Dutch credit rating has fallen from AAA to AA+, according to credit-rating agency Standard and Poor’s (S&P), due to “weak growth prospects”.
Over the last couple of years several countries have been kicked out of the AAA club, including the USA, UK, Austria and France. After the Dutch credit rating cut, the only Eurozone countries with an AAA rating are Germany, Finland and Luxembourg.
Only Finland has a stable AAA status with all three rating companies (S&P, Moody’s and Fitch).
S&P says it lowered the Dutch credit rating because “The Netherlands’ growth prospects are now weaker than we have previously anticipated, and the real GDP per capital trend growth rate is lower than that of peers at similarly high levels of economic development.”
However, despite a more challenging ordeal in achieving its fiscal targets, the credit agency believes consensus within the country regarding containing public debt and deficits will continue.
S&P says it has assigned a stable outlook to The Netherlands’ long-term ratings.
S&P expects real GDP in The Netherlands to grow by 0.5% in 2014 after shrinking by a projected 1.2% this year. Growth is forecast to reach 1.5% in 2015.
Source: Standard and Poor’s
Weak domestic demand to persist into 2015
It will not be until 2017 that Dutch GDP reaches its 2008 level, the agency predicts. Despite strong export growth, it has not been able to fully offset weak domestic demand.
While average real consumption and investment growth declined during the 2009-2013 period, S&P sees private consumption stagnating through 2014 and well into 2015, despite the ECB’s (European Central Bank’s) accommodative monetary policy.
High household debt and falling property prices have undermined consumer spending. At the end of June this year, household indebtedness stood at 110% of GDP, while house prices have dropped 20% from their peak. S&P sees house prices continuing to fall in 2014.
Approximately 1 in every 6 households in the Netherlands has a mortgage debt higher than the value of their home, according to data from the Dutch National Bank.
Dutch credit rating and rising unemployment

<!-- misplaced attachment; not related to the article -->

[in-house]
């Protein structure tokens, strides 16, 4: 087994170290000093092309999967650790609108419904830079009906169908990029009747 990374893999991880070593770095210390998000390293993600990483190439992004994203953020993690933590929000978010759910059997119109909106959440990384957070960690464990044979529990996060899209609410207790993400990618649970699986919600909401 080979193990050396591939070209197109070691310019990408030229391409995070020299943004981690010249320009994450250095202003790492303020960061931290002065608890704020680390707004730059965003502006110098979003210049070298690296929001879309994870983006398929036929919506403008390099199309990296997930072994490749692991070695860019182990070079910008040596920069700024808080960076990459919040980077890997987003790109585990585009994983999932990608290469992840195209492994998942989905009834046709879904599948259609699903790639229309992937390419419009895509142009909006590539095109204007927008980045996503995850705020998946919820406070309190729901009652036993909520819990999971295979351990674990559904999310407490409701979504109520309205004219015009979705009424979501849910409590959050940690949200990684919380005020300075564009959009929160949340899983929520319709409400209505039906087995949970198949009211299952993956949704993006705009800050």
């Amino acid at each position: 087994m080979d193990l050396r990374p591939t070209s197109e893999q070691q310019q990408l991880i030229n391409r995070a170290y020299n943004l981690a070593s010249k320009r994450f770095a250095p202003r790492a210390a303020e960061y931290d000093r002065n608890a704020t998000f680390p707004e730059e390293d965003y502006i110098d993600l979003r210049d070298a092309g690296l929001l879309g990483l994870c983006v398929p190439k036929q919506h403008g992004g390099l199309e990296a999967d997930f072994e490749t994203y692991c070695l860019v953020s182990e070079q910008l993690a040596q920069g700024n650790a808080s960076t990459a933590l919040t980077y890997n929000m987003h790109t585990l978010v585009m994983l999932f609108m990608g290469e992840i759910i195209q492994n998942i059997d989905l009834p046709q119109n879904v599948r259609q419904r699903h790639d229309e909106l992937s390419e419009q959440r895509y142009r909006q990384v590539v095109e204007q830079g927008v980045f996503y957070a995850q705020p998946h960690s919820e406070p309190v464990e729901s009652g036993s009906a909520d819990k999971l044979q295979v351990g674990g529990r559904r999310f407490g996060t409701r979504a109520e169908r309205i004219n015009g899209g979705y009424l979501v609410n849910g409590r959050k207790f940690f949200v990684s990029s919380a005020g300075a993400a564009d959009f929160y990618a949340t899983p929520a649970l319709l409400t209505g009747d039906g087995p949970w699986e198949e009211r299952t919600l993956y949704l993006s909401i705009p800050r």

Consumer confidence, the main driver behind domestic spending, may be further dampened by rising unemployment rates. According to the European Commission, Dutch unemployment will reach 8% in 2014; in 2009 it was below 4%.
The Dutch government’s reduced spending has hampered growth, says S&P. Although capacity utilization is improving, it is still less than 80%, compared to an 85% long-term average. Until confidence and demand fully return, there is unlikely to be a “meaningful and sustained turnaround in investment”.
The Dutch government needs support from the opposition in the Senate for the adoption of the 2014 budget and an additional €6 billion of consolidation measures. S&P writes “Future opposition support is not a foregone conclusion. Discussions about further consolidation measures – should they be needed – could become increasingly fraught while weak growth persists.”
In 2013, the deficit is expected to be 3.4% of GDP, including the impact of the nationalization of SNS REAAL in early 2013 (a troubled bank). S&P believes the country will achieve its 3% target by the end of 2015.
However, fiscal space is becoming more and more limited. The government’s net debt is expected t reach 71% of GDP next year. S&P added “We do not expect the cost of debt service to meaningfully increase”.
Finance Minister, Jeroen Dijsselbloem, said he was disappointed with the Dutch credit rating relegation, given that the country has just come out of a long recession.
In an interview with CNBC, Dijsselbloem said:
“We’re a country where we have a strong structural base but we have a number of issues to deal with. This confirms the need to push forward with some of the reforms.”